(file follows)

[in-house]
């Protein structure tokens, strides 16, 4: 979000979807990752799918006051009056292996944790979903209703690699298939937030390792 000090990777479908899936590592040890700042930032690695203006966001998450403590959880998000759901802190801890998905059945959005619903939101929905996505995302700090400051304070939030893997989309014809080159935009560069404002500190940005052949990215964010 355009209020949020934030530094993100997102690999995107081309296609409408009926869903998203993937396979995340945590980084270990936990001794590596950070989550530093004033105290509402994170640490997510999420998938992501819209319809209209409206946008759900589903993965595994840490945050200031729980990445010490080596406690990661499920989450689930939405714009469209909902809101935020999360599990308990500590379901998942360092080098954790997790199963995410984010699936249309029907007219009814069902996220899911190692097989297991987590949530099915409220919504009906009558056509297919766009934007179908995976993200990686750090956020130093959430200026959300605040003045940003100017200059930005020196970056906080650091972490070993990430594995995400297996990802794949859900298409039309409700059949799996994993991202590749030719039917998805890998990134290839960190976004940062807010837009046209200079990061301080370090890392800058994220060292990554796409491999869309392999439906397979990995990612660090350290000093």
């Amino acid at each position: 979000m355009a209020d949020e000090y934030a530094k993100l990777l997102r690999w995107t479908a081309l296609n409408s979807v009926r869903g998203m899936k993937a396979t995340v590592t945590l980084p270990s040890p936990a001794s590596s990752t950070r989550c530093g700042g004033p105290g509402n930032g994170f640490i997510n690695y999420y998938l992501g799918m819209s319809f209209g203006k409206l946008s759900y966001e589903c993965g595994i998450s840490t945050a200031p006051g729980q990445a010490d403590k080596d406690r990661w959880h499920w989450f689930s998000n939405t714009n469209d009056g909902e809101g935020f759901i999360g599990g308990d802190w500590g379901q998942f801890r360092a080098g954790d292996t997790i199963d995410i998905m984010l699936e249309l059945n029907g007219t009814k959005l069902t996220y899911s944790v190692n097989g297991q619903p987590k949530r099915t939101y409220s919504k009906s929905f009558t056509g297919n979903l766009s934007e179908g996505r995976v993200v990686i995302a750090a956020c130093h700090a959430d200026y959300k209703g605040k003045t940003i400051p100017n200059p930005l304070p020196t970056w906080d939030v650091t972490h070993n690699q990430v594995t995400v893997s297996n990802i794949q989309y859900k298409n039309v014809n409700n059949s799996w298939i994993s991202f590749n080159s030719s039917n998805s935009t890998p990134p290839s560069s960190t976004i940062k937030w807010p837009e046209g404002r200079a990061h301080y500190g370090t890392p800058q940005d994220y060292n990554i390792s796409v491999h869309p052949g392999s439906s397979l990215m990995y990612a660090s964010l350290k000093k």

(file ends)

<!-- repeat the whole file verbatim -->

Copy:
[in-house]
């Protein structure tokens, strides 16, 4: 979000979807990752799918006051009056292996944790979903209703690699298939937030390792 000090990777479908899936590592040890700042930032690695203006966001998450403590959880998000759901802190801890998905059945959005619903939101929905996505995302700090400051304070939030893997989309014809080159935009560069404002500190940005052949990215964010 355009209020949020934030530094993100997102690999995107081309296609409408009926869903998203993937396979995340945590980084270990936990001794590596950070989550530093004033105290509402994170640490997510999420998938992501819209319809209209409206946008759900589903993965595994840490945050200031729980990445010490080596406690990661499920989450689930939405714009469209909902809101935020999360599990308990500590379901998942360092080098954790997790199963995410984010699936249309029907007219009814069902996220899911190692097989297991987590949530099915409220919504009906009558056509297919766009934007179908995976993200990686750090956020130093959430200026959300605040003045940003100017200059930005020196970056906080650091972490070993990430594995995400297996990802794949859900298409039309409700059949799996994993991202590749030719039917998805890998990134290839960190976004940062807010837009046209200079990061301080370090890392800058994220060292990554796409491999869309392999439906397979990995990612660090350290000093």
């Amino acid at each position: 979000m355009a209020d949020e000090y934030a530094k993100l990777l997102r690999w995107t479908a081309l296609n409408s979807v009926r869903g998203m899936k993937a396979t995340v590592t945590l980084p270990s040890p936990a001794s590596s990752t950070r989550c530093g700042g004033p105290g509402n930032g994170f640490i997510n690695y999420y998938l992501g799918m819209s319809f209209g203006k409206l946008s759900y966001e589903c993965g595994i998450s840490t945050a200031p006051g729980q990445a010490d403590k080596d406690r990661w959880h499920w989450f689930s998000n939405t714009n469209d009056g909902e809101g935020f759901i999360g599990g308990d802190w500590g379901q998942f801890r360092a080098g954790d292996t997790i199963d995410i998905m984010l699936e249309l059945n029907g007219t009814k959005l069902t996220y899911s944790v190692n097989g297991q619903p987590k949530r099915t939101y409220s919504k009906s929905f009558t056509g297919n979903l766009s934007e179908g996505r995976v993200v990686i995302a750090a956020c130093h700090a959430d200026y959300k209703g605040k003045t940003i400051p100017n200059p930005l304070p020196t970056w906080d939030v650091t972490h070993n690699q990430v594995t995400v893997s297996n990802i794949q989309y859900k298409n039309v014809n409700n059949s799996w298939i994993s991202f590749n080159s030719s039917n998805s935009t890998p990134p290839s560069s960190t976004i940062k937030w807010p837009e046209g404002r200079a990061h301080y500190g370090t890392p800058q940005d994220y060292n990554i390792s796409v491999h869309p052949g392999s439906s397979l990215m990995y990612a660090s964010l350290k000093k």